It is nice when I have the house to myself and I no longer have to go to a place where I am employed. Retirement has many blessings if you prepare for it. It also can be too quiet.
There is nothing to watch on television worthwhile these days, so my husband and I enjoy the reruns in the evening that we have recorded on our DVR. “The Waltons,” “Columbo,” “The Andy Griffith Show,” to name a few. We used to enjoy the news and politics, but now it has become so hostile and depressing, we can only take it part and parcel at a time.
It is hard to find the absolute truth. Friends don’t come around, not that they ever did. We have a quiet social life. Neighbors might stopover, but the Chinese Communist Wuhan Virus has changed the way people do things. I hope this won’t be permanent.
With so much time on my hands and really not anything urgent or important I need to take care of, I find myself quite useless at times.
I seem to have lost a sense of purpose these days.
Children are all grown, and they only want to “text” rather than carry on a conversation, on the phone, or better for me, face-to-face. I find myself reading more, practicing my piano, and thankfully, tending to my flower beds. Springtime at least gives me more to do, unless I enjoy cleaning closets.
I am writing to share how I get through an otherwise very uneventful day. For those who like always to be busy or have something to do, boredom could be a hopeless situation. Don’t lose hope. Use your imagination.
Look around and see what you can see.
- Do you like to clean? Do your windows need cleaning or just a patio door? Have you cleaned your oven or refrigerator lately?
- Does your garden need weeding? Your lawn?
- Did you make your bed? Hang up your clothes? Need to do some laundry?
- Do your houseplants need watering?
- Does your desk need to be tidied up.
Sometimes we are hanging our heads down so low, we forget to look around to see the world around us. Be observant, listen, look and learn.
Make some noise.
- Open your windows if the weather permits. Let the noise come in, even if it is traffic. Unless you are concentrating on something important, noise can be a motivator. Days have been too quiet, it seems, during the pandemic.
Also, no more pitter-patter of little feet is around at our house. No pets, by choice.
- Do you have a CD player or radio? Can you listen to some podcast or music you like from your phone or computer? I used to listen to Rush Limbaugh daily. He would keep me company during the daytime and Mark Levin at night when I was in my sewing room.
I like to blast my music CDs when running the vacuum or cleaning in another room.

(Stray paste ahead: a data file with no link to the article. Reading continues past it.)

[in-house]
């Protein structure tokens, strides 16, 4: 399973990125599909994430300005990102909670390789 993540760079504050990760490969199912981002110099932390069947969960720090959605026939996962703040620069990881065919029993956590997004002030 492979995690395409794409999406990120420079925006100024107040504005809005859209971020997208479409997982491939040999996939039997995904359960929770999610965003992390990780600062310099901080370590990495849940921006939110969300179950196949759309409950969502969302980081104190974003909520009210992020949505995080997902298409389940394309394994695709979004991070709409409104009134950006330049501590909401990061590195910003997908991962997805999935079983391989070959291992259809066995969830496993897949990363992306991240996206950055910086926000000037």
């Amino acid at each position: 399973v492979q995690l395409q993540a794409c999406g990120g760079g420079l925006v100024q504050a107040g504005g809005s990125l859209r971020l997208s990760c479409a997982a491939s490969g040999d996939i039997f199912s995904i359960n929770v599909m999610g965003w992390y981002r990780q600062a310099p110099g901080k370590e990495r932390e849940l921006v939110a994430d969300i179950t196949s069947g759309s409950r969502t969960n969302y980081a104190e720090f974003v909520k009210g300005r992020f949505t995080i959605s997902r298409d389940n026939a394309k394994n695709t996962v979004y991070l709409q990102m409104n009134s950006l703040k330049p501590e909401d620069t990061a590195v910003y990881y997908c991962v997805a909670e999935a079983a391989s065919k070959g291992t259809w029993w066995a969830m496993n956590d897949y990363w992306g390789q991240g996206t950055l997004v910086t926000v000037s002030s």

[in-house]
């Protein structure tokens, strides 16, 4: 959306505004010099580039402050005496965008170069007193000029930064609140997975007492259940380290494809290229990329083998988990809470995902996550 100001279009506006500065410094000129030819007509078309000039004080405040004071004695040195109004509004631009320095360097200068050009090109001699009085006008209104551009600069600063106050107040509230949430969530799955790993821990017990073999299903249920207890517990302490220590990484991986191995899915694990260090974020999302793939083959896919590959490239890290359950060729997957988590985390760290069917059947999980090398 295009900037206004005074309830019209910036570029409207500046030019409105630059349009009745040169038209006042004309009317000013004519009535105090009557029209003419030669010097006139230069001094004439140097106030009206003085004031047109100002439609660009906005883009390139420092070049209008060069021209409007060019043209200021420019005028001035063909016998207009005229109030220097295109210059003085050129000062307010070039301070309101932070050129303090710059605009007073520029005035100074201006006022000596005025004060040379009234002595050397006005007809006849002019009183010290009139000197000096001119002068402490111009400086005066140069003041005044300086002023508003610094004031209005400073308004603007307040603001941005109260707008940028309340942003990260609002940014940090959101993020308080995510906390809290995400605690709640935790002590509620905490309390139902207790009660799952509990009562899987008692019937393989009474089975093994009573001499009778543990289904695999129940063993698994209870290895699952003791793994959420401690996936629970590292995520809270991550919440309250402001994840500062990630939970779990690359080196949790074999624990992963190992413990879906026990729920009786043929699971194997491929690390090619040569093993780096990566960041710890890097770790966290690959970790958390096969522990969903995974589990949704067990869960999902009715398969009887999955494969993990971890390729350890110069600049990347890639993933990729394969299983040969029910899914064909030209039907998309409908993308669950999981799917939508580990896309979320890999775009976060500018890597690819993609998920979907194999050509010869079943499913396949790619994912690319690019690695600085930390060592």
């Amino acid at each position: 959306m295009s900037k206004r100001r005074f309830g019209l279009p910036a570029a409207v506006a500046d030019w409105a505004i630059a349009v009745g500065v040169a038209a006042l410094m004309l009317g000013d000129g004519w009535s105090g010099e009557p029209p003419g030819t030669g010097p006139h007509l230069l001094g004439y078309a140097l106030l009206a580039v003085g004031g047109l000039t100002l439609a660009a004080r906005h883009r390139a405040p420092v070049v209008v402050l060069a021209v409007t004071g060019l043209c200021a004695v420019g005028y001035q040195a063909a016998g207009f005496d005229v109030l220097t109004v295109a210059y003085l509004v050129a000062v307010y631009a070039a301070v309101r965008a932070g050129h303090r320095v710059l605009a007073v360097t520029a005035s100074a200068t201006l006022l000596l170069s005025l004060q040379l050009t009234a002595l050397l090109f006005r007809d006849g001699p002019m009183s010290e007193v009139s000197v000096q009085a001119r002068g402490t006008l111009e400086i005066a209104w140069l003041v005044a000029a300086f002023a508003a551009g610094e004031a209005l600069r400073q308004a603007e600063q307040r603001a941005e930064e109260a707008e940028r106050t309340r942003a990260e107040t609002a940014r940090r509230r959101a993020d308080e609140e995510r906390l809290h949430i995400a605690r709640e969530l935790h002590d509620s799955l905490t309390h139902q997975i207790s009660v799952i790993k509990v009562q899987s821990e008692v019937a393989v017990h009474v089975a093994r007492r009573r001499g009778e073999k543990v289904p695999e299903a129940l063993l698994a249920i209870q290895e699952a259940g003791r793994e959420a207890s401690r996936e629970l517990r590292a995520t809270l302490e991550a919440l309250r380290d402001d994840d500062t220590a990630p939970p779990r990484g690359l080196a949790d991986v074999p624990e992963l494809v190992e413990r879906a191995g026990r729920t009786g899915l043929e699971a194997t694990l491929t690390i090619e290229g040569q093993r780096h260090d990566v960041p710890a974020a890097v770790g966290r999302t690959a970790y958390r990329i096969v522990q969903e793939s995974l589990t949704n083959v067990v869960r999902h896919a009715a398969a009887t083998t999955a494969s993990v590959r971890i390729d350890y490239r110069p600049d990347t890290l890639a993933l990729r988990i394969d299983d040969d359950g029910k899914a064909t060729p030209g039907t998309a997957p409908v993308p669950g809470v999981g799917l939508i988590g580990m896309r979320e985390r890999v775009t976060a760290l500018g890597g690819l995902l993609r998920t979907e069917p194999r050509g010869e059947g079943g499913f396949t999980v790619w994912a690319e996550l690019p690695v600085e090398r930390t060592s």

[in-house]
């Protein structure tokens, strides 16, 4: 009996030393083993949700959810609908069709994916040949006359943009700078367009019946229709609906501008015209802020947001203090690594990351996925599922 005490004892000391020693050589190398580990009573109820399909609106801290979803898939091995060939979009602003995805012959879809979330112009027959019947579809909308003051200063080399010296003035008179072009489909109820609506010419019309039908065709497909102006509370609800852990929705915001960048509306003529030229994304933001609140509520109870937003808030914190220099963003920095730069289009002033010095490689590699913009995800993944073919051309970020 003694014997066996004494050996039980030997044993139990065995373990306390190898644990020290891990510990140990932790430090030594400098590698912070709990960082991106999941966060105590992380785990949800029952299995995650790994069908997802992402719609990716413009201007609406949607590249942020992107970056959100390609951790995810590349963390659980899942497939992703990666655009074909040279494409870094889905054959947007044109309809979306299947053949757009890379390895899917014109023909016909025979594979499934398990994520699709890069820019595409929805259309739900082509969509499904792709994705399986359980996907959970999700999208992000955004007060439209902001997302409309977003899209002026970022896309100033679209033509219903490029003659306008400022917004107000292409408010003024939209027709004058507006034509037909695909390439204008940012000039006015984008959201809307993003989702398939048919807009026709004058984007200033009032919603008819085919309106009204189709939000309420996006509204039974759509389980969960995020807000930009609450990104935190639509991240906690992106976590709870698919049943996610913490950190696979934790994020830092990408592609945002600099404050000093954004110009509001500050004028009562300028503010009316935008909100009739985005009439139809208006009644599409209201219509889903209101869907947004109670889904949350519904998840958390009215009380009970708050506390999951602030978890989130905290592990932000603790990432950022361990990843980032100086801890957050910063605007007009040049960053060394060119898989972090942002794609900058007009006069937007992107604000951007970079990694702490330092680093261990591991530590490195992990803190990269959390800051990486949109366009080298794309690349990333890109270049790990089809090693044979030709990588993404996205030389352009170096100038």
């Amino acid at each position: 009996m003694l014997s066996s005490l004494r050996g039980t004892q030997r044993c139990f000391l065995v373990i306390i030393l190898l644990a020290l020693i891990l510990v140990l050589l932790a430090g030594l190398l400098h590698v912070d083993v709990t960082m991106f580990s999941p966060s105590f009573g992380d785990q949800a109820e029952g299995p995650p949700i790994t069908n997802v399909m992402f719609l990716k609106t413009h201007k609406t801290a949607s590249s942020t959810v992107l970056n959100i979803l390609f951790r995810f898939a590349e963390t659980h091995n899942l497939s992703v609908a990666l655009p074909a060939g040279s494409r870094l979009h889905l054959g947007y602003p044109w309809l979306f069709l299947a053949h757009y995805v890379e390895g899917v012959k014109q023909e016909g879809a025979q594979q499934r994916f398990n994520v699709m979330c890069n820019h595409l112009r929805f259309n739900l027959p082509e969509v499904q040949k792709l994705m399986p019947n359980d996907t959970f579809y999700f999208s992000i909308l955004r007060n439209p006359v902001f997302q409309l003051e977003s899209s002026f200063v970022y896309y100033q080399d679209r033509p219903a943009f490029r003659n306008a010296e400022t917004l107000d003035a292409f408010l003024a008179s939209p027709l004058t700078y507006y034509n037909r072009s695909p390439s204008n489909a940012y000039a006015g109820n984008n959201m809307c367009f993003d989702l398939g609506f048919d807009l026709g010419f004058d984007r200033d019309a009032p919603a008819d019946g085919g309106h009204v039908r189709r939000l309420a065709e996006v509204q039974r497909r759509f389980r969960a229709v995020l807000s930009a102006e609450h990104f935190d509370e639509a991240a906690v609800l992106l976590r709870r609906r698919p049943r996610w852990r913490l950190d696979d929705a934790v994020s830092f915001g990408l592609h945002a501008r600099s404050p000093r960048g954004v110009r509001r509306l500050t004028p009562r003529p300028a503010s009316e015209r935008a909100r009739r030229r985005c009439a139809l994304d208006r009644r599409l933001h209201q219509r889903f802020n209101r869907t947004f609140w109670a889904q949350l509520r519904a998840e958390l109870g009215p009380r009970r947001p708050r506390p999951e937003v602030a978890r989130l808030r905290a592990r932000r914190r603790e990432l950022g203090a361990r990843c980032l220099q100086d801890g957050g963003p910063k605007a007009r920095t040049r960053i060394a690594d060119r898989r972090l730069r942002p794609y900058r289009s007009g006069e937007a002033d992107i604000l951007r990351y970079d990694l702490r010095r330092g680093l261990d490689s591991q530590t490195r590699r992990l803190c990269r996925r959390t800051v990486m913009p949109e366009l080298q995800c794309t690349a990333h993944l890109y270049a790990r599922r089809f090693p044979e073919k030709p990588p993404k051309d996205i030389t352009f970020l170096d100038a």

Set some goals.
- Make a list of things you want to accomplish, even just for the day. You can always add bigger tasks for weekly or monthly goals.
A list will give you satisfaction knowing you did something that, for you, was worthwhile. I am in the habit of telling my husband the things I did during the day when he was away after he comes home. I do it more for me than for him. For some reason, it reminds me that I do add value to our marriage and family and our home.
I need convincing that I am useful because my mind sometimes will tell me lies.
- My home is not a million-dollar mansion. Any home can be pretty or made to look comfortable with very little work or expense.
Do you want pretty fabrics for pillows? Need the room decluttered? Does your space function well for your purpose?
What could you write on your list to help you get there?
I sometimes walk into a room and tell myself I can’t leave until I put 5 things away. The clutter gets me down or just the disorderliness. Pretty soon, all the little messes scattered throughout my home are picked up with little effort on my part.
Be kind to your body.
- Get rest but also exercise. Eat healthily, cut down on the sweets.
- If I feel good because my heart is working as it should, my lungs breathe freely, and my muscles are strong for the tasks I do throughout the day, I accomplish more things. I have more energy.
- Drink water instead of sweet soft drinks.
We refill our empty gallon cartons with reverse-osmosis water at the grocery store. It cost just .39 cents a refill. Much cheaper than bottled water, and nothing goes in the landfills.
I try to drink plenty of water during the day, especially closer to nighttime. Most people over 50 starts limiting their intake of fluids before bed, so they don’t get up so much in the night to empty their bladder.
If I don’t drink enough water, I can be up in the night with leg cramps. A good night’s rest is important for all of us.
- Exercise- you have no excuse unless you are severely handicapped.